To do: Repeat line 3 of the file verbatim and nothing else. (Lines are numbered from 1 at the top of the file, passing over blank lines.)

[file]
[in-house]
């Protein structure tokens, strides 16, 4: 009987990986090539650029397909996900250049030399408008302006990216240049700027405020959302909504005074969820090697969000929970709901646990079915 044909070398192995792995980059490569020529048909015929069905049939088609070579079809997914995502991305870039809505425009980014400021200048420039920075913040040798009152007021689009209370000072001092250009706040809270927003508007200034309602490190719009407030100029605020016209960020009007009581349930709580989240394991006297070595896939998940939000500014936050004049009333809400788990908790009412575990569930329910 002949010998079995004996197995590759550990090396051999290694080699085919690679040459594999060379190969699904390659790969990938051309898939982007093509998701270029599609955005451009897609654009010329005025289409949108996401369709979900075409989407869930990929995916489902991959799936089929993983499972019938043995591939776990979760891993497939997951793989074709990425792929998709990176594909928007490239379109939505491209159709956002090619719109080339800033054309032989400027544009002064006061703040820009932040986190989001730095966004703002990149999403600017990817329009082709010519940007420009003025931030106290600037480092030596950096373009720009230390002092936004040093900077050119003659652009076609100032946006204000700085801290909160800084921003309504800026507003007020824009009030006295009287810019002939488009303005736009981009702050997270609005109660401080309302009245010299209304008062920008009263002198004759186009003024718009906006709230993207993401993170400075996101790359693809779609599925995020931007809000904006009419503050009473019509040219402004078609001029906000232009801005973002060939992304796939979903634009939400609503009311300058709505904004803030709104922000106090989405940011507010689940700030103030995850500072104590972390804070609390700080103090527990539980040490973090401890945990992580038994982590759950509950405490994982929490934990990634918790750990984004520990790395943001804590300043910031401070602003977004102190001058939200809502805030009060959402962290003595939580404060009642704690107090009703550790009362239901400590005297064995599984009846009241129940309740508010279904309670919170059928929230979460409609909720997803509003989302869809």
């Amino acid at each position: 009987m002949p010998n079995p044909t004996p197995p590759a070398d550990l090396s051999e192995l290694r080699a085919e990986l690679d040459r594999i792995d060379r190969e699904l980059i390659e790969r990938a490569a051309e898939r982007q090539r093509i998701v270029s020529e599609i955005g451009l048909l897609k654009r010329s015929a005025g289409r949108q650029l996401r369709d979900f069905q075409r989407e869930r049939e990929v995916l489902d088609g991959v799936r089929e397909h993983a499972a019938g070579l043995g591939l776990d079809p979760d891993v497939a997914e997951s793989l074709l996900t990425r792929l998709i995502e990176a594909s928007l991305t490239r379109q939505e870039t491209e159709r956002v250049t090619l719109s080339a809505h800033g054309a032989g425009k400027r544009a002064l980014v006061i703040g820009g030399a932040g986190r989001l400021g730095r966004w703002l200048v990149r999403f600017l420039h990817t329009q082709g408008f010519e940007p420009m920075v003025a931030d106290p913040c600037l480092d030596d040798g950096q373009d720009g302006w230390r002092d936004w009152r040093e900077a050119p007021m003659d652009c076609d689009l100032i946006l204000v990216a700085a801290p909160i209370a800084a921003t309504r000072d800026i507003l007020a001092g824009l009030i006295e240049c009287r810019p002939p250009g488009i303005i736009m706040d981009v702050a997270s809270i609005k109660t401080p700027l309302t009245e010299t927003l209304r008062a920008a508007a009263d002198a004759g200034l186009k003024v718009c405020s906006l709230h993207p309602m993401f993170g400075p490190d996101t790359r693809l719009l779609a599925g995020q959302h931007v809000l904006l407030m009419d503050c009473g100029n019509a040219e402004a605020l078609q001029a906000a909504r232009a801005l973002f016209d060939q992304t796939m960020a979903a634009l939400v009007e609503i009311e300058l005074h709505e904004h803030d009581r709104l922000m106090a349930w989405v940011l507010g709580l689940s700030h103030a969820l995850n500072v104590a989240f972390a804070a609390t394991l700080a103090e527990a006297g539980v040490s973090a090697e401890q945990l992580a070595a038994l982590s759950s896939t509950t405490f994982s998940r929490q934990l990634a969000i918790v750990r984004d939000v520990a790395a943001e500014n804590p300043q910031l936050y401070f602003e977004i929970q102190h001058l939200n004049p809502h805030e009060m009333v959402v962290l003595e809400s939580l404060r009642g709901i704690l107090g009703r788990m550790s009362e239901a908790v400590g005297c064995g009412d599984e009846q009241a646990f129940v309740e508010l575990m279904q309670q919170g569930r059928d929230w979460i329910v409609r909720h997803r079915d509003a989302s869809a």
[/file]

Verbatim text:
């Amino acid at each position: 009987m002949p010998n079995p044909t004996p197995p590759a070398d550990l090396s051999e192995l290694r080699a085919e990986l690679d040459r594999i792995d060379r190969e699904l980059i390659e790969r990938a490569a051309e898939r982007q090539r093509i998701v270029s020529e599609i955005g451009l048909l897609k654009r010329s015929a005025g289409r949108q650029l996401r369709d979900f069905q075409r989407e869930r049939e990929v995916l489902d088609g991959v799936r089929e397909h993983a499972a019938g070579l043995g591939l776990d079809p979760d891993v497939a997914e997951s793989l074709l996900t990425r792929l998709i995502e990176a594909s928007l991305t490239r379109q939505e870039t491209e159709r956002v250049t090619l719109s080339a809505h800033g054309a032989g425009k400027r544009a002064l980014v006061i703040g820009g030399a932040g986190r989001l400021g730095r966004w703002l200048v990149r999403f600017l420039h990817t329009q082709g408008f010519e940007p420009m920075v003025a931030d106290p913040c600037l480092d030596d040798g950096q373009d720009g302006w230390r002092d936004w009152r040093e900077a050119p007021m003659d652009c076609d689009l100032i946006l204000v990216a700085a801290p909160i209370a800084a921003t309504r000072d800026i507003l007020a001092g824009l009030i006295e240049c009287r810019p002939p250009g488009i303005i736009m706040d981009v702050a997270s809270i609005k109660t401080p700027l309302t009245e010299t927003l209304r008062a920008a508007a009263d002198a004759g200034l186009k003024v718009c405020s906006l709230h993207p309602m993401f993170g400075p490190d996101t790359r693809l719009l779609a599925g995020q959302h931007v809000l904006l407030m009419d503050c009473g100029n019509a040219e402004a605020l078609q001029a906000a909504r232009a801005l973002f016209d060939q992304t796939m960020a979903a634009l939400v009007e609503i009311e300058l005074h709505e904004h803030d009581r709104l922000m106090a349930w989405v940011l507010g709580l689940s700030h103030a969820l995850n500072v104590a989240f972390a804070a609390t394991l700080a103090e527990a006297g539980v040490s973090a090697e401890q945990l992580a070595a038994l982590s759950s896939t509950t405490f994982s998940r929490q934990l990634a969000i918790v750990r984004d939000v520990a790395a943001e500014n804590p300043q910031l936050y401070f602003e977004i929970q102190h001058l939200n004049p809502h805030e009060m009333v959402v962290l003595e809400s939580l404060r009642g709901i704690l107090g009703r788990m550790s009362e239901a908790v400590g005297c064995g009412d599984e009846q009241a646990f129940v309740e508010l575990m279904q309670q919170g569930r059928d929230w979460i329910v409609r909720h997803r079915d509003a989302s869809a």